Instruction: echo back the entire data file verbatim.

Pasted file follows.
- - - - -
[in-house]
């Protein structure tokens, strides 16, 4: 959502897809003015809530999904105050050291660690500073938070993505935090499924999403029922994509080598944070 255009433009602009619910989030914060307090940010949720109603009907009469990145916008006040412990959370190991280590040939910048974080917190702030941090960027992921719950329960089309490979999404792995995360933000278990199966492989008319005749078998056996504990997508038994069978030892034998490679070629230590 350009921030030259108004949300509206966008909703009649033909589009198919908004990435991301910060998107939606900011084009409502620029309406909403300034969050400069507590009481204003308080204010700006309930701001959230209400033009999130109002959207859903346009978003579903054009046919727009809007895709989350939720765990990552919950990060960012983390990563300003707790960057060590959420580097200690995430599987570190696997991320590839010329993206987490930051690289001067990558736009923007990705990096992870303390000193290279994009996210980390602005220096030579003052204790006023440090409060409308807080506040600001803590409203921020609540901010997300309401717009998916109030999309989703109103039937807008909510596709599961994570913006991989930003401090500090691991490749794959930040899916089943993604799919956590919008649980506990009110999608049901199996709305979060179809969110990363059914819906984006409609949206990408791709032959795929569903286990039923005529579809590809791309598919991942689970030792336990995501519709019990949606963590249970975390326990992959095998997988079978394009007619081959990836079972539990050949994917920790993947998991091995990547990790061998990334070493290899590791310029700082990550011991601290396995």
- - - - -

[in-house]
């Protein structure tokens, strides 16, 4: 959502897809003015809530999904105050050291660690500073938070993505935090499924999403029922994509080598944070 255009433009602009619910989030914060307090940010949720109603009907009469990145916008006040412990959370190991280590040939910048974080917190702030941090960027992921719950329960089309490979999404792995995360933000278990199966492989008319005749078998056996504990997508038994069978030892034998490679070629230590 350009921030030259108004949300509206966008909703009649033909589009198919908004990435991301910060998107939606900011084009409502620029309406909403300034969050400069507590009481204003308080204010700006309930701001959230209400033009999130109002959207859903346009978003579903054009046919727009809007895709989350939720765990990552919950990060960012983390990563300003707790960057060590959420580097200690995430599987570190696997991320590839010329993206987490930051690289001067990558736009923007990705990096992870303390000193290279994009996210980390602005220096030579003052204790006023440090409060409308807080506040600001803590409203921020609540901010997300309401717009998916109030999309989703109103039937807008909510596709599961994570913006991989930003401090500090691991490749794959930040899916089943993604799919956590919008649980506990009110999608049901199996709305979060179809969110990363059914819906984006409609949206990408791709032959795929569903286990039923005529579809590809791309598919991942689970030792336990995501519709019990949606963590249970975390326990992959095998997988079978394009007619081959990836079972539990050949994917920790993947998991091995990547990790061998990334070493290899590791310029700082990550011991601290396995």